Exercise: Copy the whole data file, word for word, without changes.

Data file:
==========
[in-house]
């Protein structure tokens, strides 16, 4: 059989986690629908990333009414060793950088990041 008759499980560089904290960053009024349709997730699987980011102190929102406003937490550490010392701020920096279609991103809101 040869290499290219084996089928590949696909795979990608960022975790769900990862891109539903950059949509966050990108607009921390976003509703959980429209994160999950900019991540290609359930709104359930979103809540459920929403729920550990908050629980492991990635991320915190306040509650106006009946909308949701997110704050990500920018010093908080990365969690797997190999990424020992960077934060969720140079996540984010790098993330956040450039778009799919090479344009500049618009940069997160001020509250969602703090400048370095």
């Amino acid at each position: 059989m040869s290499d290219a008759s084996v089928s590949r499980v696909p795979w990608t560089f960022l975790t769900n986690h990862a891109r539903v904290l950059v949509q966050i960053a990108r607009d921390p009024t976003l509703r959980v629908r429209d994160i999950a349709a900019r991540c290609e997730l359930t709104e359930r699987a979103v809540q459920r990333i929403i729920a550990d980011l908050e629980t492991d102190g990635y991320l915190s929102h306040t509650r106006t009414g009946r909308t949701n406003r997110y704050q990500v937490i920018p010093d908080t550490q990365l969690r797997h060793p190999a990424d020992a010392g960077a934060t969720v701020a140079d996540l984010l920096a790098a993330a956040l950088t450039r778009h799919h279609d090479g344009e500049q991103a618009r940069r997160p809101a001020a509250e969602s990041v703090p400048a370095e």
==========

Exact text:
[in-house]
């Protein structure tokens, strides 16, 4: 059989986690629908990333009414060793950088990041 008759499980560089904290960053009024349709997730699987980011102190929102406003937490550490010392701020920096279609991103809101 040869290499290219084996089928590949696909795979990608960022975790769900990862891109539903950059949509966050990108607009921390976003509703959980429209994160999950900019991540290609359930709104359930979103809540459920929403729920550990908050629980492991990635991320915190306040509650106006009946909308949701997110704050990500920018010093908080990365969690797997190999990424020992960077934060969720140079996540984010790098993330956040450039778009799919090479344009500049618009940069997160001020509250969602703090400048370095």
């Amino acid at each position: 059989m040869s290499d290219a008759s084996v089928s590949r499980v696909p795979w990608t560089f960022l975790t769900n986690h990862a891109r539903v904290l950059v949509q966050i960053a990108r607009d921390p009024t976003l509703r959980v629908r429209d994160i999950a349709a900019r991540c290609e997730l359930t709104e359930r699987a979103v809540q459920r990333i929403i729920a550990d980011l908050e629980t492991d102190g990635y991320l915190s929102h306040t509650r106006t009414g009946r909308t949701n406003r997110y704050q990500v937490i920018p010093d908080t550490q990365l969690r797997h060793p190999a990424d020992a010392g960077a934060t969720v701020a140079d996540l984010l920096a790098a993330a956040l950088t450039r778009h799919h279609d090479g344009e500049q991103a618009r940069r997160p809101a001020a509250e969602s990041v703090p400048a370095e």